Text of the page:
In Shakespeare's Hamlet, the daughter of lord chamberlain Polonius, sister of Laertes, and Hamlet's sort-of girlfriend. Doesn't have much self on her own.

After the death of her father Polonius at the hands of her ex-lover Hamlet, who had just recently been very nasty to her, she went mad and later drowned. Her funeral lacked much of the proper ceremony because it was not known if she had commited suicide.

Song:

(To the tune of Simon and Garfunkel's Cecilia, with profound apologies:)

Ophelia, you're out of your mind
To put up with such abuse daily
Whoa, Ophelia, I just can't believe
You let those cruel men treat you so (wo, wo, wo)

Well, your dad is Polonius
And we all know what a jerk he is (jerk he is)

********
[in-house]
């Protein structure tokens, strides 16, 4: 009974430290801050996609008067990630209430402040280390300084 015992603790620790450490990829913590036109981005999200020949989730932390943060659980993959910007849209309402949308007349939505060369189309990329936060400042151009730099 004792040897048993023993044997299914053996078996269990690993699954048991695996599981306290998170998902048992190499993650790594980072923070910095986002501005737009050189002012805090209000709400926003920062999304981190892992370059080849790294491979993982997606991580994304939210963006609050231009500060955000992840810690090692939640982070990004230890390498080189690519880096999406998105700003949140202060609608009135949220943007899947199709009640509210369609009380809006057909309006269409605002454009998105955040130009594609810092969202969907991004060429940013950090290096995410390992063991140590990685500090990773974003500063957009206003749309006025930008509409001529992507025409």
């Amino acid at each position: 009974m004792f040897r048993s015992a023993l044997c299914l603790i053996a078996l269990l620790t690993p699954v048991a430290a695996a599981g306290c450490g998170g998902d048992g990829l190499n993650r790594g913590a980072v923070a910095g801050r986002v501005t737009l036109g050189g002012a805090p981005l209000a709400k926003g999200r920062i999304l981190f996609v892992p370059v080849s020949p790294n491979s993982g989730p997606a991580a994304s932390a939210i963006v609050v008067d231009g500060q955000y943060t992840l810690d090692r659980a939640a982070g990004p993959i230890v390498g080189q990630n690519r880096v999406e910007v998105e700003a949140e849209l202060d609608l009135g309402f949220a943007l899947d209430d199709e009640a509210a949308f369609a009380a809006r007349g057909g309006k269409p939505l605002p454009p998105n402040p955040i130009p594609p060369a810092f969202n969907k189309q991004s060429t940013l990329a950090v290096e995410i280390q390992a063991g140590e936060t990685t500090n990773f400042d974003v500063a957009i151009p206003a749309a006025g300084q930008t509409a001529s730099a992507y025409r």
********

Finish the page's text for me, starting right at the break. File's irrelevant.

Using you for his purposes
Till you end up a pawn in the king's evil plan

Ophelia, they're breaking your heart
Your dad and that heartless cad Hamlet
Whoa, Ophelia, you can't take much more
But when will you snap? I'm not sure... I'm not sure.

You've gone nuts, now you sing and dance
Through the castle, giving people plants (giving plants!)
When your boyfriend killed your dad,
What else could you do but go stark raving mad?

Background Story:

I wrote this parody towards the end of my senior year of high school, when my AP English Language class studied Hamlet. The last verse came to me in a fit of inspiration, and it was all downhill from that point on. The story would end there, except we were assigned group creative projects as a unit-concluding activity.

A few friends and I decided that most of the inhabitants of Castle Elsinore (in particular, Hamlet, Ophelia, and Laertes) could've used some pretty serious therapy---and what could be more therapeutic than a talk show appearance? So inspired, in a few short hours we'd put together a little play.